Seen any absurdly bad code lately? Send it on in!

Anne K has worked in the direct mail industry for almost twenty years, and has seen a bazillion ways to put names and addresses onto paper. One thing that's common across all mailing houses is that, in order to get discounts from the postal service, a postal barcode must be printed on every piece of mail. The barcode is made up of the ZIP code, the ZIP+4 code, and a couple more digits indicating (often) the house number. There's also a check digit on the bar code, which is calculated by adding up all the digits of the barcode, modding the result by 10, and then subtracting from 10. So, if all the digits of the barcode add up to 39, (10 - (9 mod 10)) leaves a result of 1.

It couldn't be simpler, right? It takes a teeny little loop and a mod. At least, that's what Anne thought. When she was doing developer training at a certain mailhouse, she just happened to be looking into the program that printed a simple name and address block on the piece. Curious as to why it was thousands of lines of code, she dove in and saw this.

if (zipcode >= 34200 AND zipcode <= 34299){
  zzipcode = zipcode - 34200
  counter = counter + 3 + 4 + 2;

if (zipcode >= 34600 AND zipcode <= 34799){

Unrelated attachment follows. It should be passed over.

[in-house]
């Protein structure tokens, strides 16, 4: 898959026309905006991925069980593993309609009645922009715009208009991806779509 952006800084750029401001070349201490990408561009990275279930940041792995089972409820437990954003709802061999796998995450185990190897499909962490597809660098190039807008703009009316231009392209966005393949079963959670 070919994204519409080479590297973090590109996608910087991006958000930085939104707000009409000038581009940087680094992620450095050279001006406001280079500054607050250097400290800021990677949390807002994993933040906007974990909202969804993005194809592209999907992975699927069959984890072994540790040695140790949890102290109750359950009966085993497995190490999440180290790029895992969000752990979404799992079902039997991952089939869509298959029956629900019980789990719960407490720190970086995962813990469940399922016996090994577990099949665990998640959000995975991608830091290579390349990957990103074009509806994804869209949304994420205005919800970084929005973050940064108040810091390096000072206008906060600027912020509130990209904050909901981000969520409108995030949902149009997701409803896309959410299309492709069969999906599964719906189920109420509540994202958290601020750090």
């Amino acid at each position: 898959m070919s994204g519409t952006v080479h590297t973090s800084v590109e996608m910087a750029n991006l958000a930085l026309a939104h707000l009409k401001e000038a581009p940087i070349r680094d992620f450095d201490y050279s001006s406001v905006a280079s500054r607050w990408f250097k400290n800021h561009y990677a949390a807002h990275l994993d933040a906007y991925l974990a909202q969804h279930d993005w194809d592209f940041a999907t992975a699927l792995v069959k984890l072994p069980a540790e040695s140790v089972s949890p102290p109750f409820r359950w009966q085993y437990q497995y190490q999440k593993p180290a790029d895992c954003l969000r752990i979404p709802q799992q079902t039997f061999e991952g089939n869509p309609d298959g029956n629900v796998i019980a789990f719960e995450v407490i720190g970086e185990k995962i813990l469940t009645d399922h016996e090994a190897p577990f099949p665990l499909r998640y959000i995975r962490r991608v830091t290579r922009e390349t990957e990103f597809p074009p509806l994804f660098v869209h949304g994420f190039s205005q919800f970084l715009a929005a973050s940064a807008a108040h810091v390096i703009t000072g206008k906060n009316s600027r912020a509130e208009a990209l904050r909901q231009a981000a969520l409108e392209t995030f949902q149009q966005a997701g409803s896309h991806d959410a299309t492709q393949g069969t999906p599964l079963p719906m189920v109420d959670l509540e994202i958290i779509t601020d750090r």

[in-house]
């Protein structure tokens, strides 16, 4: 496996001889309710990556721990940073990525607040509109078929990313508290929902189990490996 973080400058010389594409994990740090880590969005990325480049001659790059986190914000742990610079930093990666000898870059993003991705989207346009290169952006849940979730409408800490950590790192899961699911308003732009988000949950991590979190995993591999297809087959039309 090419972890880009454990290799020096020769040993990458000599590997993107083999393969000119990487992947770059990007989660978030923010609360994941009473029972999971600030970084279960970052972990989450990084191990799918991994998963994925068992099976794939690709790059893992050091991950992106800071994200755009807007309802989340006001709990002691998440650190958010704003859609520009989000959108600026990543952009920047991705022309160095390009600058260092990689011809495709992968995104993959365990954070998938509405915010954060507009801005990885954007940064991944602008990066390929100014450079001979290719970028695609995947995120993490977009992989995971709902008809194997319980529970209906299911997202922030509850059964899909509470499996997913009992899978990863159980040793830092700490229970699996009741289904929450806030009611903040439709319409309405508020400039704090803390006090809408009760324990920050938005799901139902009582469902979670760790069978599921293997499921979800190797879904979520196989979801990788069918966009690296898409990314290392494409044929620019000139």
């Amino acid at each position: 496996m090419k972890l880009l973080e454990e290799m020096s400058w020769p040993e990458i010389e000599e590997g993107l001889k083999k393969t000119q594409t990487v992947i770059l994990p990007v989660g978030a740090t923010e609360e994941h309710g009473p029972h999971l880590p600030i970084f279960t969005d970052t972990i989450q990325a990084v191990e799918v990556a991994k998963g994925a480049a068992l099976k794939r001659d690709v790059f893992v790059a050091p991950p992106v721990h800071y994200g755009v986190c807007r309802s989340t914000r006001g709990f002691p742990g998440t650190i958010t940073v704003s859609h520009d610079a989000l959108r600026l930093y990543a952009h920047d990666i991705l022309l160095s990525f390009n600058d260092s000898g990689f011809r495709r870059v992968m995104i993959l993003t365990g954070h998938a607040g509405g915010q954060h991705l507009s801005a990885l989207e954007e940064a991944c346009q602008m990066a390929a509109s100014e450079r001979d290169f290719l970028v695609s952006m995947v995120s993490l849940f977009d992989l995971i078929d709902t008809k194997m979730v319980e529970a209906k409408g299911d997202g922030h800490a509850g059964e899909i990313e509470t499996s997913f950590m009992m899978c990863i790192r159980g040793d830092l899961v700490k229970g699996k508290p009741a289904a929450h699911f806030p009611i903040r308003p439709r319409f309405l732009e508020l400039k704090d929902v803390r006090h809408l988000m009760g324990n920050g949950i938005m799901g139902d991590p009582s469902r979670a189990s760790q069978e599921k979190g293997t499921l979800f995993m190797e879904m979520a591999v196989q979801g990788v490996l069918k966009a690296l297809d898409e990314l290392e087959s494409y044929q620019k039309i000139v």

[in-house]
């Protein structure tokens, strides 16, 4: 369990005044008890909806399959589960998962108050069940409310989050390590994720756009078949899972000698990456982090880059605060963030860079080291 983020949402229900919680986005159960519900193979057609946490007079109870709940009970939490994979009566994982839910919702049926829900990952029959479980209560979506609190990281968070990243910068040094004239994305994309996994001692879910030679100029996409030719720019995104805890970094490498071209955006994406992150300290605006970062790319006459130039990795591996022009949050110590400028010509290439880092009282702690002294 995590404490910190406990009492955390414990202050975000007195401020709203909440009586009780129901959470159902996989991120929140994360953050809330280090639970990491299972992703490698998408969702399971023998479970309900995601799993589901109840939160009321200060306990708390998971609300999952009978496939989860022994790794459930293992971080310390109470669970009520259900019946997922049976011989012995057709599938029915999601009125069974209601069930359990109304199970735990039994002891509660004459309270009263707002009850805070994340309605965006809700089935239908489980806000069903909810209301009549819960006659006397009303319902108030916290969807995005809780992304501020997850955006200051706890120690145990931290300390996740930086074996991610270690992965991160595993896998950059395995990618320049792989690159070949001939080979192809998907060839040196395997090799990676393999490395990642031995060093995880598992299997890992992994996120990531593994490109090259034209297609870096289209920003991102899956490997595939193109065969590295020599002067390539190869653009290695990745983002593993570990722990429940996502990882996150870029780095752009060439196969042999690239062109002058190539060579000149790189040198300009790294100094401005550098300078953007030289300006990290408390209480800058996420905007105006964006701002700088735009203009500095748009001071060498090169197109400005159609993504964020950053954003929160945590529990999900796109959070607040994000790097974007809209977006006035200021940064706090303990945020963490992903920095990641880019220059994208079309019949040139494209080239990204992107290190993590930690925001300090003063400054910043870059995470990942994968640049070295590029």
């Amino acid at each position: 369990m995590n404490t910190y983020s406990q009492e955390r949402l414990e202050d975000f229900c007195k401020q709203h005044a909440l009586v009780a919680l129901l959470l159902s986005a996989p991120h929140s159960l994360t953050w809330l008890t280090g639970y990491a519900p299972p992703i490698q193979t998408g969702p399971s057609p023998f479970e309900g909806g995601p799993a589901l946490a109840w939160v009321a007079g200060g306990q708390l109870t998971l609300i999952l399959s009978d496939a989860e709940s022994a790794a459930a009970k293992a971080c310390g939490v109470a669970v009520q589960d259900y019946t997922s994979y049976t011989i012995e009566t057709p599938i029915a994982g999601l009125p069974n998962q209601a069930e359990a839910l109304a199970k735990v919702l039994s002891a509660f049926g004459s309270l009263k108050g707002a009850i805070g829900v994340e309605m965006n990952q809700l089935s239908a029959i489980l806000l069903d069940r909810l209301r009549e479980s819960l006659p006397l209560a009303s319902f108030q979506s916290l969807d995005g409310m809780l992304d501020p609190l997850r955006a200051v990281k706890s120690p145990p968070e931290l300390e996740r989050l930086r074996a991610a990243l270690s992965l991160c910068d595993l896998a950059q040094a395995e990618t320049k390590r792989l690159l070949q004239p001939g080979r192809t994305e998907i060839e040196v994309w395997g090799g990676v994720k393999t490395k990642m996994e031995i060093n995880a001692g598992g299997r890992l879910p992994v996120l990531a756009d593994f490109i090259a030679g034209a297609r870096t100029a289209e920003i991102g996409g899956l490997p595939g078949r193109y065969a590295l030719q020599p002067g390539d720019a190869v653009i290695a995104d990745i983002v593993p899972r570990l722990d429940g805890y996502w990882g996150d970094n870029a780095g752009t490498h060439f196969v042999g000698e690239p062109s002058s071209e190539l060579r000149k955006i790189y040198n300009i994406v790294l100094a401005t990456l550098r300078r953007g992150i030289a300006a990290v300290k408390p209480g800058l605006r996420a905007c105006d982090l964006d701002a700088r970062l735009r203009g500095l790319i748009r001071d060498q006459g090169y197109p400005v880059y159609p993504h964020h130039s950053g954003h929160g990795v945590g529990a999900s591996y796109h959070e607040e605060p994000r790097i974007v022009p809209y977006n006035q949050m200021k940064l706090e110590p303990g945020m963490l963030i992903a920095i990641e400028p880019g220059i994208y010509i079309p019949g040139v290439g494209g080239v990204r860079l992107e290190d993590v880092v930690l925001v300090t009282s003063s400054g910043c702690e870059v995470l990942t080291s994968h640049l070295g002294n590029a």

zzipcode = zipcode - 34600
  if (zzipcode > 99){
    counter = counter + 1
  counter = counter + 3 + 4 + 6;

... snip ...

if (zzipcode < 10){
  counter = counter + zzipcode;
if (zzipcode = 10) counter = counter + 1
if (zzipcode = 20) counter = counter + 2
if (zzipcode = 30) counter = counter + 3
if (zzipcode = 40) counter = counter + 4
... snip ...
if (zzipcode = 98) counter = counter + 17
if (zzipcode = 99) counter = counter + 18

Naturally, this is just a small subsection of the code (with proper indentation added). The original programmer apparently didn't realize there were math or, at the very least, string manipulation functions.

As for the most wondrous thing about this program? The coder took special care to find out exactly what ZIP code ranges aren't used by the postal service, so as to avoid unnecessary coding for those ranges.

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